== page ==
The climate debt is also about taking actions needed to restore the natural cycles of Mother Earth and one clear way of achieving this will be through the proclamation of a Universal Declaration on the Rights of Mother Earth, with clear obligations for humans. Bolivia is in the forefront of promoting the adoption of this declaration at the United Nations. The People's Agreement recognises that the causes of climate change are systemic and that systemic changes are needed to tackle them. On this note, the model of civilisation that is hinged on uncontrolled development can only compound the crisis. The world needs to move towards living well and not continue on the path of domination of others and of conspicuous and wasteful consumption.
An area glossed over in the United Nations Framework Convention on Climate Change (UNFCCC) negotiations is the role of industrial agriculture in climate change. The People's Conference debated this key sector and reached the agreement that the way to a sustainable future is through the enthronement of food sovereignty based on agro-ecological agricultural systems. The issue of access to water being a human right was also affirmed by the people and later on in the year by the United Nations.
In all, the People's Agreement recognises that real strategies to tackle climate change must be based on the principles of equity and justice in dealing with the structural causes. Without climate justice it will also clearly be impossible to achieve the much talked about Millennium Development Goals (MDGs).
Cochabamba resonated with calls for urgently securing the rights of Mother Earth as a means of reconfiguring our relationship with the earth and with each other – in a way that respects the past, today and the future. All these will be a pipe dream unless peoples' sovereignty is supported, restored or built across the world. Cochabamba was a turning point in the march to transform our world from the path of conflict, competition, exploitation and domination to a path of solidarity and dignity. It held a ray of hope for Africa.
More at the link
I posted this excerpt from this article because it hits the nail on the head about the mechanisms involved in the schemes being put forth by industrialized nations, the World Bank and corporations (industrial agriculture especially) looking to use this planetary emergency as a way to profit from it without really doing anything to address it. And that includes our seeds and water. Our voices now can make a dfference and they must be heard.In this extract from his book, To Cook A Continent, Nnimmo Bassey argues that climate... more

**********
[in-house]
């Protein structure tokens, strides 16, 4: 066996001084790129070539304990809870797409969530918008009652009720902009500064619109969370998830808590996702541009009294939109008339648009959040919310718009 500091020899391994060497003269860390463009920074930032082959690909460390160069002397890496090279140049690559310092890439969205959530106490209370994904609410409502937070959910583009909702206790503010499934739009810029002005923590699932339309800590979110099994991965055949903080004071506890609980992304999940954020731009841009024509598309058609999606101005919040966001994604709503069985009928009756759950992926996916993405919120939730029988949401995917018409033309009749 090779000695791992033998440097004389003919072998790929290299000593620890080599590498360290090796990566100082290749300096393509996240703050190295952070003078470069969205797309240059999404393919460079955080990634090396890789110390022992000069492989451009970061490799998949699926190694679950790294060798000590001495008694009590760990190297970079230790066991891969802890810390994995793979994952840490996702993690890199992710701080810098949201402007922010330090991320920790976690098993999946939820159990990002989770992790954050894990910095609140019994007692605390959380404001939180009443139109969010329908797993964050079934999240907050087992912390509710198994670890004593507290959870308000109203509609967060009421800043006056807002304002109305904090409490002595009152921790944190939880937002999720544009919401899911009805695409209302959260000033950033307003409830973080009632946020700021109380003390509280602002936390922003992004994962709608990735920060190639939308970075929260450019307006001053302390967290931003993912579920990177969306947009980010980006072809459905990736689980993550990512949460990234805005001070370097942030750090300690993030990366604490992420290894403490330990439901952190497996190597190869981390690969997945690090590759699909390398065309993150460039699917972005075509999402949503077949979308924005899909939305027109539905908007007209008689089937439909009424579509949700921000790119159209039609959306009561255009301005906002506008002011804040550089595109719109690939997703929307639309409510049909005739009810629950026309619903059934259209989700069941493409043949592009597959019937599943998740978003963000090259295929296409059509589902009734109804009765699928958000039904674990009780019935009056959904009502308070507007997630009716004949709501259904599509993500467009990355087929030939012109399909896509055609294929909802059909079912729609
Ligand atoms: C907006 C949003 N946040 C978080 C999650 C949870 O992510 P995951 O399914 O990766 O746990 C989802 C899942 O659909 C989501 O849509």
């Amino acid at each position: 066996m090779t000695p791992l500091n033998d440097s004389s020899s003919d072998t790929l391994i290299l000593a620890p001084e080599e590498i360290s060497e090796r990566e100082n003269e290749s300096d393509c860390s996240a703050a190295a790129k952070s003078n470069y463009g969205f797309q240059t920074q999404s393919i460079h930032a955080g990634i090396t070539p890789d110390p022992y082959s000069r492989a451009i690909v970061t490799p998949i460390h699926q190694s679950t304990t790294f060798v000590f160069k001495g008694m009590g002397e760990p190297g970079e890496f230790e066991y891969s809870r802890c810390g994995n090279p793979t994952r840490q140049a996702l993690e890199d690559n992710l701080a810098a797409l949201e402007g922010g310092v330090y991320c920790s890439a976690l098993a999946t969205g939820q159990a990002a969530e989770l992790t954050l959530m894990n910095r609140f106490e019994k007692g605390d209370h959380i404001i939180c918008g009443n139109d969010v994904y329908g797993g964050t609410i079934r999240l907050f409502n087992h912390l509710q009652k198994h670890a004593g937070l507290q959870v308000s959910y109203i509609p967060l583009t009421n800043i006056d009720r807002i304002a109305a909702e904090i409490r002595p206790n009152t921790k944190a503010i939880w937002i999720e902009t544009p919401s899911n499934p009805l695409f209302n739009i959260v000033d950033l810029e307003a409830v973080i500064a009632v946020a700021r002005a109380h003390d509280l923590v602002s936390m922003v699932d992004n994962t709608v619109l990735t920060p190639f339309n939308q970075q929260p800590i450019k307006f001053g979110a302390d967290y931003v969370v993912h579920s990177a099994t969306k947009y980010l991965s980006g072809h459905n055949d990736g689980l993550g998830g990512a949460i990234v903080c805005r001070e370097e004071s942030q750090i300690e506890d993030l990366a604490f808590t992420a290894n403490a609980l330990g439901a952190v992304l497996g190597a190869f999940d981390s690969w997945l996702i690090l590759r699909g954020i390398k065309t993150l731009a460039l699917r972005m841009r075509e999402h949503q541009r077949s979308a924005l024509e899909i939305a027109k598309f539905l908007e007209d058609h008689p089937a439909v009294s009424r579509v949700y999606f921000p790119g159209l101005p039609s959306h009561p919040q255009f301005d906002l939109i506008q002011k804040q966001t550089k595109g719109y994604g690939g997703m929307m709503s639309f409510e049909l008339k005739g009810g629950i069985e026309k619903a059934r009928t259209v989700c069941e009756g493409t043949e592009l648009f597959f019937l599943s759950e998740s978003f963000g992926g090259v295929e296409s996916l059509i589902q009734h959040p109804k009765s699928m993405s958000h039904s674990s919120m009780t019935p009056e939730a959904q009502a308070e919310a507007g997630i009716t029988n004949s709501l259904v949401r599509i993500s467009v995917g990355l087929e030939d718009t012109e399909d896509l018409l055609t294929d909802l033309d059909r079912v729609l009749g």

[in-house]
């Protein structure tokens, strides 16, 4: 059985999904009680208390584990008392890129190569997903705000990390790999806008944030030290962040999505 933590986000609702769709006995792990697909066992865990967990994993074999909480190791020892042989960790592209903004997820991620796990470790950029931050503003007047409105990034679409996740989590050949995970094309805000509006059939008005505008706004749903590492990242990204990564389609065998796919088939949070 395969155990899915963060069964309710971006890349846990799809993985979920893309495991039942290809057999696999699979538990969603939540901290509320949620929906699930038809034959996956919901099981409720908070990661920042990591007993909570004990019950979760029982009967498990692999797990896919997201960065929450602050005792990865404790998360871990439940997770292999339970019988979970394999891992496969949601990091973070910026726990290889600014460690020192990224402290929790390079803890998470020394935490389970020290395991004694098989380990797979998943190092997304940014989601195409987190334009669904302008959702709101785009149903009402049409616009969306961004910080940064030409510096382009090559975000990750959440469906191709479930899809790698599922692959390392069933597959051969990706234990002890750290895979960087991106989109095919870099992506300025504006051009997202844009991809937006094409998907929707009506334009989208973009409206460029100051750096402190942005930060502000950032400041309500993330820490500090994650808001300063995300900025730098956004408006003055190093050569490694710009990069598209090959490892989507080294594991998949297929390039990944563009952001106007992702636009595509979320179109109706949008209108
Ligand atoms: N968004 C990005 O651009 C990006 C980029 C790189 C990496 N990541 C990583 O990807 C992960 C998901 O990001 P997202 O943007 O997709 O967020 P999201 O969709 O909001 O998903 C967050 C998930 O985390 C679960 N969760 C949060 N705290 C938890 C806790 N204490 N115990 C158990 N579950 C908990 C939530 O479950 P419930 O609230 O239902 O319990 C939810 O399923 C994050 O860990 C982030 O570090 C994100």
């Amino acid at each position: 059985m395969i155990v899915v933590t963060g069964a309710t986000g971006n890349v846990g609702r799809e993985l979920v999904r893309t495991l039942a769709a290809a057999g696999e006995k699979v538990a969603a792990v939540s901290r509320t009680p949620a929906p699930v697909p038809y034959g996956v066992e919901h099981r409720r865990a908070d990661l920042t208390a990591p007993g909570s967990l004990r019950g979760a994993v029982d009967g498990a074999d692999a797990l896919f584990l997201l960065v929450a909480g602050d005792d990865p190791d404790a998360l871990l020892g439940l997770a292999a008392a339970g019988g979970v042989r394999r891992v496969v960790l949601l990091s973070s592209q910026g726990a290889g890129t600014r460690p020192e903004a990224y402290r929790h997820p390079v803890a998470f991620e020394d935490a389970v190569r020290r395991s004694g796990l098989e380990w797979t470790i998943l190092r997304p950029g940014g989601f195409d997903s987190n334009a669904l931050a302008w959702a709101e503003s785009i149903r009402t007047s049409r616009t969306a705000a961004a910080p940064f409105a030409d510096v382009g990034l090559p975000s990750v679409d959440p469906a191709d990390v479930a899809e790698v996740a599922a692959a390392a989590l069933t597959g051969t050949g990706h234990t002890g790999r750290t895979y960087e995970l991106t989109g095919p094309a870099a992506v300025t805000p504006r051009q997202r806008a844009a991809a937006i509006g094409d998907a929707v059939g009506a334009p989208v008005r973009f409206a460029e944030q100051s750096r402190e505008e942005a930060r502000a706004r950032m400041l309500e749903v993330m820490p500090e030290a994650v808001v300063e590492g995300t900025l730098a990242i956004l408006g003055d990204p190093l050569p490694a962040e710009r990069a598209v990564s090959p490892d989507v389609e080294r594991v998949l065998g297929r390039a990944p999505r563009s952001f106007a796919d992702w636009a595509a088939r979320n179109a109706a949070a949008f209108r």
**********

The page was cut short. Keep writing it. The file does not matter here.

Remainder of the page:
Oxfam's message at the United Nations Climate Change Conference 2011, Durban, South Africa.Oxfam's message at the United Nations Climate Change Conference 2011, Durban,... more
More than 250 people of different race and culture, including foreigner joins holding placards and banners demanding answers, representing Nepalese farmers in solidarity. Police stopped them from standing in front of the American embassy, which was there initial program.
"The ultimate goal of the protest is to put pressure on the Government of Nepal to
cancel their agreement with USAID and Monsanto Inc. and stop the proposed
hybrid maize pilot project from going ahead", on of the participant said.They also add "The introduction of Monsanto seed products into Nepal will have
disastrous consequences for the people of Nepal. Nepali farmers will
be forced into a relationship of dependancy with Monsanto Company.
Farmers will be worse off economically, soil and land will be
irreversibly damaged with the need for increased use of fertilizers.
thus decreasing chances of future livelihoods in farming and food
production. Nepal's international trade will also suffer.
http://www.demotix.com/sites/default/files/imagecache/large_610x456_scaled/photos/939565.jpgMore than 250 people of different race and culture, including foreigner joins holding... more
Mark Bittman has provided the ultimate Thanksgiving guide for anyone interested in making our broken food system work again. His exhaustive list of the 25 people or groups for which he is most thankful is a must-read.* It starts with nutritionist and food system reform pioneer Marion Nestle and ends with "anyone who's started a small farm in the last five years, and anyone who's supported one; anyone who cooks, and especially anyone who teaches others to cook." That covers a good portion of Grist readers, I'd like to point out. So good on all of you, too. Heaven knows, I'm thankful for you.
In the glass-half-full spirit, I thought I'd take a moment to point out some recent news developments for which we should also all be thankful.
The collapse of the deficit supercommittee
There are, no doubt, many reasons to be thankful for this. After all, we can cut our national debt by $7.1 trillion by doing absolutely nothing, so it's not clear why we need a bunch of old men sitting in a room to come up with ways to cut less by performing all sorts of budgeting gymnastics. But, more to the point, it also follows that no deal in the supercommittee means no Secret Farm Bill. Or at least it means that reformers might still get a chance to weigh in on farm policy, in hopes of moving it away from large, wealthy corporate farms and towards farms who need and better deserve the support.